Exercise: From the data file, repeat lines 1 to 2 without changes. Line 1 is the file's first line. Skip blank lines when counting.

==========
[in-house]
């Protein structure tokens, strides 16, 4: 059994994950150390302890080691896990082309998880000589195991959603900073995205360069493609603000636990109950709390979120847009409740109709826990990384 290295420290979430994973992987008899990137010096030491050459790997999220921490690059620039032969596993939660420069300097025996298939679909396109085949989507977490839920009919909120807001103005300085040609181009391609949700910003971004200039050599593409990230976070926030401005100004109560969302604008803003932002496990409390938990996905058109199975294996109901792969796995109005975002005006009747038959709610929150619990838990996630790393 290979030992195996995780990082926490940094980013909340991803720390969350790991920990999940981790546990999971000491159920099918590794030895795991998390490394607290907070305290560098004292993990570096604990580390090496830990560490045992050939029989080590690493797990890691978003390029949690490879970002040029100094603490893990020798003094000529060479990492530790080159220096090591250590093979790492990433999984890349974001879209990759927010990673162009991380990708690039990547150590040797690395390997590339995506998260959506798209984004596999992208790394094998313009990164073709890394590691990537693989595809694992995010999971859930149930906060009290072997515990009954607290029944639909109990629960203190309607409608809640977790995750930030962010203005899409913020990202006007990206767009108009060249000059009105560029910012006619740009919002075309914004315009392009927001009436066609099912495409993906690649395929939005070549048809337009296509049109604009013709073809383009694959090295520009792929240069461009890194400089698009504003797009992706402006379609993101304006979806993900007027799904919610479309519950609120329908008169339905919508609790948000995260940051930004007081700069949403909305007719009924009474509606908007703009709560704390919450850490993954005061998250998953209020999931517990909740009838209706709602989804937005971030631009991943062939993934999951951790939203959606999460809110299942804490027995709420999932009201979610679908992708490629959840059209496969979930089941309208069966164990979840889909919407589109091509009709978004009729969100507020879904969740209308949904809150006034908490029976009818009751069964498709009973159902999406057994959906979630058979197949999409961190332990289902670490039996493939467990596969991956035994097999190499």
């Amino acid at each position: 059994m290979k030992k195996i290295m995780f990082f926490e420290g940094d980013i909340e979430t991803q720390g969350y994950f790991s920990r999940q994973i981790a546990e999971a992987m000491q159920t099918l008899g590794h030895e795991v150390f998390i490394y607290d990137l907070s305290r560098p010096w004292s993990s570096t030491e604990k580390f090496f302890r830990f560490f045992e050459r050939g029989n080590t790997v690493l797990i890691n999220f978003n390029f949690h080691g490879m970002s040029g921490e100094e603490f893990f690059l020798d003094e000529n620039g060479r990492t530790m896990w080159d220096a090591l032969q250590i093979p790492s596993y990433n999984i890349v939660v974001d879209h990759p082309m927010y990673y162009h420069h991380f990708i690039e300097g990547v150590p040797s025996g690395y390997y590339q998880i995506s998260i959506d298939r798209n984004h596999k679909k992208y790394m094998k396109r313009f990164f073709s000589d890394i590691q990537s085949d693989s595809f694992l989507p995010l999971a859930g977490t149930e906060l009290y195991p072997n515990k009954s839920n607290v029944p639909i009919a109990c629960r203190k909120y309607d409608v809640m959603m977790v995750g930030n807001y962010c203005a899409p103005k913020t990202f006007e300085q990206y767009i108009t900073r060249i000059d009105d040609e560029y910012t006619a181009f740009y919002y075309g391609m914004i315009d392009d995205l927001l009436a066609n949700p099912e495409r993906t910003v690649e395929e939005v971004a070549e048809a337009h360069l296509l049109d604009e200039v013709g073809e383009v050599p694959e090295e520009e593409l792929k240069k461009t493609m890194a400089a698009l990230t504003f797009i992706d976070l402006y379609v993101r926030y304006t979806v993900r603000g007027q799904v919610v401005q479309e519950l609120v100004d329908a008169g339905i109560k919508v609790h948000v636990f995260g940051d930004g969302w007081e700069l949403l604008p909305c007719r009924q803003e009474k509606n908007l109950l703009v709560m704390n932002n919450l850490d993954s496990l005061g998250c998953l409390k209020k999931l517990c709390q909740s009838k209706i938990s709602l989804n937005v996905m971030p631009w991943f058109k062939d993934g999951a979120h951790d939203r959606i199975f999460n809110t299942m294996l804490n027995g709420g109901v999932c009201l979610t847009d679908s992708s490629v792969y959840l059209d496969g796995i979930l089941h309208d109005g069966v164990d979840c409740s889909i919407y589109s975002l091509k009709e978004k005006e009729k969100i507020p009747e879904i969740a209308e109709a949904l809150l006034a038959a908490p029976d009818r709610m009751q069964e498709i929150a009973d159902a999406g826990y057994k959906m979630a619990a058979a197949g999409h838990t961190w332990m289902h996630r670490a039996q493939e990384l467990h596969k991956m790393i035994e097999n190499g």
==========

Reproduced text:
[in-house]
């Protein structure tokens, strides 16, 4: 059994994950150390302890080691896990082309998880000589195991959603900073995205360069493609603000636990109950709390979120847009409740109709826990990384 290295420290979430994973992987008899990137010096030491050459790997999220921490690059620039032969596993939660420069300097025996298939679909396109085949989507977490839920009919909120807001103005300085040609181009391609949700910003971004200039050599593409990230976070926030401005100004109560969302604008803003932002496990409390938990996905058109199975294996109901792969796995109005975002005006009747038959709610929150619990838990996630790393 290979030992195996995780990082926490940094980013909340991803720390969350790991920990999940981790546990999971000491159920099918590794030895795991998390490394607290907070305290560098004292993990570096604990580390090496830990560490045992050939029989080590690493797990890691978003390029949690490879970002040029100094603490893990020798003094000529060479990492530790080159220096090591250590093979790492990433999984890349974001879209990759927010990673162009991380990708690039990547150590040797690395390997590339995506998260959506798209984004596999992208790394094998313009990164073709890394590691990537693989595809694992995010999971859930149930906060009290072997515990009954607290029944639909109990629960203190309607409608809640977790995750930030962010203005899409913020990202006007990206767009108009060249000059009105560029910012006619740009919002075309914004315009392009927001009436066609099912495409993906690649395929939005070549048809337009296509049109604009013709073809383009694959090295520009792929240069461009890194400089698009504003797009992706402006379609993101304006979806993900007027799904919610479309519950609120329908008169339905919508609790948000995260940051930004007081700069949403909305007719009924009474509606908007703009709560704390919450850490993954005061998250998953209020999931517990909740009838209706709602989804937005971030631009991943062939993934999951951790939203959606999460809110299942804490027995709420999932009201979610679908992708490629959840059209496969979930089941309208069966164990979840889909919407589109091509009709978004009729969100507020879904969740209308949904809150006034908490029976009818009751069964498709009973159902999406057994959906979630058979197949999409961190332990289902670490039996493939467990596969991956035994097999190499």